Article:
Dignity of Risk: What’s your role?

  • Support individuals to choose attractive/fashionable, well-fitting clothing that is appropriate to the person’s age and social setting.

You are shopping with Joseph, who is drawn to a particular t-shirt with ‘dicey’ graphics. You know that if he buys it, it will upset others. What do you do? First, explain what others may think or do if he wears it in public. Next, show him 2 or 3 shirts in the same color or style that are not offensive and explain why these are more appropriate. Ask him if he would rather pick one of these or another one on the rack and compliment wise choices. But the bottom line is, once he’s informed (understands the consequences), if Joseph still wants to buy the shirt, he can buy the shirt. It is his right to buy and wear the shirt of his choice. You follow-up by following your agency’s documentation requirements in describing the support you provided and the choice Joseph made.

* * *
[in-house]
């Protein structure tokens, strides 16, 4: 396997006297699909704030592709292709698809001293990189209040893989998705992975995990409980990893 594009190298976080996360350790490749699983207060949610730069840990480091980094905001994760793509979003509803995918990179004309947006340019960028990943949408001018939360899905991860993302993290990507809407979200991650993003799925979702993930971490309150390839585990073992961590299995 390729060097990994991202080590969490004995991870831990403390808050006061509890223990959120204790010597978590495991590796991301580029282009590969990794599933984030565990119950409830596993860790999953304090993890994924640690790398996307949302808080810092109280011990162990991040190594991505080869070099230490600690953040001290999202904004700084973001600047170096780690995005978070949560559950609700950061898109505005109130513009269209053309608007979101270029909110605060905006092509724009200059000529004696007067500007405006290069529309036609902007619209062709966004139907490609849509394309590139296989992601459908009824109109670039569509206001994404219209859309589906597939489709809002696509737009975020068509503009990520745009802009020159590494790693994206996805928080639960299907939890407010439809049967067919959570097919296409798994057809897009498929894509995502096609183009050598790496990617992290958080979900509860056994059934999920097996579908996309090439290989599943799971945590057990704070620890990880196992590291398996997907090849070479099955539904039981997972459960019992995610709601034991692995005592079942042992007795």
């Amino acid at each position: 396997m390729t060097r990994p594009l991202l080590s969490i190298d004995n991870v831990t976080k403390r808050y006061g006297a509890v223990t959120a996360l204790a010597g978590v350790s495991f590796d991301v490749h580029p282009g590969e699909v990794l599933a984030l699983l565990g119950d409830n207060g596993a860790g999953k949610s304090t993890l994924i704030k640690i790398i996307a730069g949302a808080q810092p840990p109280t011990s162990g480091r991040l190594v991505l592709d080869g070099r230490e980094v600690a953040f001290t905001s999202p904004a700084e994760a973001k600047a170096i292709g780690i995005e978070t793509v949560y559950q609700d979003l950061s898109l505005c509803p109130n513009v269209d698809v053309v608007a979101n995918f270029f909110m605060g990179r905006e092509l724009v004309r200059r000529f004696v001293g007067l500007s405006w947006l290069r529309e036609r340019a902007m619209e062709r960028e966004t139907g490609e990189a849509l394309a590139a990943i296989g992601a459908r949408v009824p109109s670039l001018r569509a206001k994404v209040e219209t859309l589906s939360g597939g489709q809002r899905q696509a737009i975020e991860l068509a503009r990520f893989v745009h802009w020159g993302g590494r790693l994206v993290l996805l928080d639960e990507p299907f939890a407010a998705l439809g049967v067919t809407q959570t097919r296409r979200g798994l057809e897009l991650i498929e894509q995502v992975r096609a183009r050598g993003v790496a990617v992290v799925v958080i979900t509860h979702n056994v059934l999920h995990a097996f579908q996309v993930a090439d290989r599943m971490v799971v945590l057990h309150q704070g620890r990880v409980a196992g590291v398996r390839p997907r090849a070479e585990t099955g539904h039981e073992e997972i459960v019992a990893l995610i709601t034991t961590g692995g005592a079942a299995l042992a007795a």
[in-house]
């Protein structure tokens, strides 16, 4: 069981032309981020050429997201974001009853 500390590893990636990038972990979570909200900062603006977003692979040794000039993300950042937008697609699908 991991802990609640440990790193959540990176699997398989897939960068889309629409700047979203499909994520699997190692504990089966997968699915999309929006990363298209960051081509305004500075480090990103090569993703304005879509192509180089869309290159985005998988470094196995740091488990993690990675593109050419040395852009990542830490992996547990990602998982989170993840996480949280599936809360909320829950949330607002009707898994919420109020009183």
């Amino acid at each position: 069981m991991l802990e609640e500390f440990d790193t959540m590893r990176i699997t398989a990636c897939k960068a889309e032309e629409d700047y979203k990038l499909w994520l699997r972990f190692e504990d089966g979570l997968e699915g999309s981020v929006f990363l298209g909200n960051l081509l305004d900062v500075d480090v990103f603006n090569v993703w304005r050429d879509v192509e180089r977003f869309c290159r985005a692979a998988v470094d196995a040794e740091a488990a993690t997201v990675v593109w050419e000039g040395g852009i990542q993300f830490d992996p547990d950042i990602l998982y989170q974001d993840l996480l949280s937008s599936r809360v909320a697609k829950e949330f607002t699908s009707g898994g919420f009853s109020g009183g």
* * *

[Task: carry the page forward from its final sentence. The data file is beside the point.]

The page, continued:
• Openly discuss options a person may have when they are faced with making a decision.
  • Often making an informed choice takes many conversations to understand the risk involved. Take time for this.
  • Be clear about your role: what is your core responsibility? How will you use creativity and judgment? What is not your paid responsibility? This means removing your own personal values and beliefs about the person’s situations and choices.

In her meeting, Sandra announced she’d love to be an airplane pilot. She has poor eyesight and cannot read. How do you help support her in finding a job? Maybe she’d like to work at an airport. She could learn more about what airplane pilots have to do in their job. You may need to role play the conversations she might have at the airport when looking for a job. Talk about job possibilities before going to the airport. It might be a good idea to talk with the airport staff prior to going with Sandra to prepare them for the interviews. Your role is to create win-win situations.